Originally published at The Big Picture blog and reproduced here with the author’s permission.

5 Responses to "Vast Under-Investment in Due Diligence"

  1. Keith Davids   December 21, 2008 at 5:32 pm

    The public was under the assumption that the SEC was the police officer on duty. The public goes to sleep at night confident that their police and fireman will protect them. If they were not confident, they would not be able to sleep or would police themselves. Outside of MADOFF the SEC deserves full responsibility. This is a FAILED agency, ran by someone who does not have a clue about markets. Blatant naked shorting, removal of uptick rule and MADOFF! All COX has to show for this is a Martha Stewart conviction! What a joke! If there is one thing we have learned – it is that this has been a decade of corruption and I would not be suprised if people at the SEC are corrupt.Once again…. if we cannot trust the SEC to make sure a MADOFF scenario does not happen, then what the HELL do we need the SEC for? They have done nothing but play partner to the HEDGE FUNDS who have destroyed more WEALTH than AL-QUEDA ever could.Change? Like Obama says… I am a republican, but if OBAMA cleans up this corruption on Wall Street, and restores confidence, I’ll probably never vote Republican again.

    • Anonymous   December 21, 2008 at 6:42 pm

      I would bet the agency discouraged true analytical inquiry and that anyone who dared to tread on the feet of the powers that be whether the feet belonged to Bernard Madoff or some big mahoff at Goldman, Merrill, Citi, whereever was probably fired or demoted. The police and the policed run in the same social circles and life after the SEC could entail a lucrative job at one of the aforementioned firms. Don’t bite the hand that could feed you.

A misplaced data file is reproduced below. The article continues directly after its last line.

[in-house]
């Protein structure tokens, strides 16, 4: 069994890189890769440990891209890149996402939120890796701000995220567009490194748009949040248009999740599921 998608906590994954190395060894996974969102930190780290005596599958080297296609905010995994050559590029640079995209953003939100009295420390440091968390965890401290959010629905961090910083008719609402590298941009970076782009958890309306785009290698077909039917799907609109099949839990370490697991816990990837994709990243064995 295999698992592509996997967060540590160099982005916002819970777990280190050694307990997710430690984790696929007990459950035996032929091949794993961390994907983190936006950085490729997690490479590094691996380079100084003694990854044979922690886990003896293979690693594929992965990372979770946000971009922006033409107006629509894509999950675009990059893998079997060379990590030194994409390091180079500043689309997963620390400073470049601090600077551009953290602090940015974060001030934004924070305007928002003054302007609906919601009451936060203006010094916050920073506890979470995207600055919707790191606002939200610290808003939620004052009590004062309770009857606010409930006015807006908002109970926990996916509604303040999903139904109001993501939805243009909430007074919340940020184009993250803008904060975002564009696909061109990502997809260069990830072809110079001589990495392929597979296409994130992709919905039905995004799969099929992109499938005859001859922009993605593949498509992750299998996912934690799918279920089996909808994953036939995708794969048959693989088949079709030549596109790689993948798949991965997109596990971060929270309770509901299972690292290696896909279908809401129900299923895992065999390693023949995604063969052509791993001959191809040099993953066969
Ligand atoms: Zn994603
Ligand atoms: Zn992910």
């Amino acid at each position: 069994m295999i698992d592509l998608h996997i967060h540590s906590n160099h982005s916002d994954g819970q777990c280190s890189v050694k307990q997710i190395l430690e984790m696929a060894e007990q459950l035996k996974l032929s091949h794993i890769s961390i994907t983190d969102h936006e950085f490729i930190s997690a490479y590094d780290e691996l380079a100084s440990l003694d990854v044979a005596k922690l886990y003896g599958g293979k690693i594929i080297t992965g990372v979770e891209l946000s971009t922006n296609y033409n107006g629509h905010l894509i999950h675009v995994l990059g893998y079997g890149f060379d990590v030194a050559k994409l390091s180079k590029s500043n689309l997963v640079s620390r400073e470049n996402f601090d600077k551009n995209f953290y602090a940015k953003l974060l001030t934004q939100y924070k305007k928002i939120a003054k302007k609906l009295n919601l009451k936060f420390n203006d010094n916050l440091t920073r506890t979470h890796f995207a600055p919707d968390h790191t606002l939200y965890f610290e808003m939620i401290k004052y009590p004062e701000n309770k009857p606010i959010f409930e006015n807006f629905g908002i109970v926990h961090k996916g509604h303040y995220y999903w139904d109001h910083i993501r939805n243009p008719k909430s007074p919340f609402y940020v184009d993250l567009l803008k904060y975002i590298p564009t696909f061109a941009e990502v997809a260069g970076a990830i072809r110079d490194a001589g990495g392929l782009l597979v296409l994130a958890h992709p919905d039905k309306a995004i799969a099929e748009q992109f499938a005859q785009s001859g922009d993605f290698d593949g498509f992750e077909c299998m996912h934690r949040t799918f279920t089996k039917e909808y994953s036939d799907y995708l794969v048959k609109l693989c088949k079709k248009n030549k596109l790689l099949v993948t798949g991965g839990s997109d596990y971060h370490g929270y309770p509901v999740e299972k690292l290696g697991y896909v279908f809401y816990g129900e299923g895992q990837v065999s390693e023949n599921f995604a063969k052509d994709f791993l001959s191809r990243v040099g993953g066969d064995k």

• Anonymous   December 21, 2008 at 7:08 pm

        Oh that is a guarantee… It seems the only thing they “EXTENSIVLY ANALYZED” was the removal of the uptick rule!?I guess it makes sense to discredit all the SECs research on the removal of the UPTICK rule and NAKED SHORTING. It is now obvious that the combination of incompetence and corruption should eliminate any justification of ANY work they performed since COX was in office.

        • Anonymous   December 24, 2008 at 10:03 pm

          It goes back a long way. Greenspan tried to warn us about “irrational exhuberance” and was forcefully warned to shut his mouth. Since what he coveted above all else was approval by the rich and famous, he did so.

  2. Bill   December 25, 2008 at 8:05 am

    If each analyst at that firm had to investigate 25 funds, then the one assigned to Madoff would have had 10 days per year for that fund (since it was a bigger fund, maybe more since you might not allocate the same amount of time to funds 1/4 the size). And that’s one year and only one firm. With dozens of firms and analysts plus the SEC that could have looked at Madoff, it’s kind of shocking that Madoff kept it going so long.